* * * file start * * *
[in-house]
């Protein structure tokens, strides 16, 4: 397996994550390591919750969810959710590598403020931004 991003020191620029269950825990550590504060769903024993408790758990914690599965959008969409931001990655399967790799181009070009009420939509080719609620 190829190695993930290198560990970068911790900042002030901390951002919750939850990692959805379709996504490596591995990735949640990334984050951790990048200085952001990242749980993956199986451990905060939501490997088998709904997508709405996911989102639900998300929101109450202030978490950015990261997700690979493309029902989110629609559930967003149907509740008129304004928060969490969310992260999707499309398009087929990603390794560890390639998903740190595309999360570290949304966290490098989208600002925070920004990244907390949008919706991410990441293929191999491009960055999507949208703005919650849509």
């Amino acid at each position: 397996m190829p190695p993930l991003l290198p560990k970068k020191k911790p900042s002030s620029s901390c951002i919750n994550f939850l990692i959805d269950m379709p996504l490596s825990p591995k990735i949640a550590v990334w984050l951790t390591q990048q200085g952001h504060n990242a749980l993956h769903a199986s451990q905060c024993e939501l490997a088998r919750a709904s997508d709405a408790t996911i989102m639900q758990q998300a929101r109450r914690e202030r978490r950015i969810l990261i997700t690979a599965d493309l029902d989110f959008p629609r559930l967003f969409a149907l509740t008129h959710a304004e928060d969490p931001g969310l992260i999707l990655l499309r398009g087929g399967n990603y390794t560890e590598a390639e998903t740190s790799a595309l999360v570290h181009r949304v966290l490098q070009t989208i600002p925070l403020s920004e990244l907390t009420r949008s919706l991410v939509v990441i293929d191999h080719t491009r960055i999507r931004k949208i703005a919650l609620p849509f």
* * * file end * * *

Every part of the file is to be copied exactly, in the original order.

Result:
[in-house]
């Protein structure tokens, strides 16, 4: 397996994550390591919750969810959710590598403020931004 991003020191620029269950825990550590504060769903024993408790758990914690599965959008969409931001990655399967790799181009070009009420939509080719609620 190829190695993930290198560990970068911790900042002030901390951002919750939850990692959805379709996504490596591995990735949640990334984050951790990048200085952001990242749980993956199986451990905060939501490997088998709904997508709405996911989102639900998300929101109450202030978490950015990261997700690979493309029902989110629609559930967003149907509740008129304004928060969490969310992260999707499309398009087929990603390794560890390639998903740190595309999360570290949304966290490098989208600002925070920004990244907390949008919706991410990441293929191999491009960055999507949208703005919650849509």
């Amino acid at each position: 397996m190829p190695p993930l991003l290198p560990k970068k020191k911790p900042s002030s620029s901390c951002i919750n994550f939850l990692i959805d269950m379709p996504l490596s825990p591995k990735i949640a550590v990334w984050l951790t390591q990048q200085g952001h504060n990242a749980l993956h769903a199986s451990q905060c024993e939501l490997a088998r919750a709904s997508d709405a408790t996911i989102m639900q758990q998300a929101r109450r914690e202030r978490r950015i969810l990261i997700t690979a599965d493309l029902d989110f959008p629609r559930l967003f969409a149907l509740t008129h959710a304004e928060d969490p931001g969310l992260i999707l990655l499309r398009g087929g399967n990603y390794t560890e590598a390639e998903t740190s790799a595309l999360v570290h181009r949304v966290l490098q070009t989208i600002p925070l403020s920004e990244l907390t009420r949008s919706l991410v939509v990441i293929d191999h080719t491009r960055i999507r931004k949208i703005a919650l609620p849509f």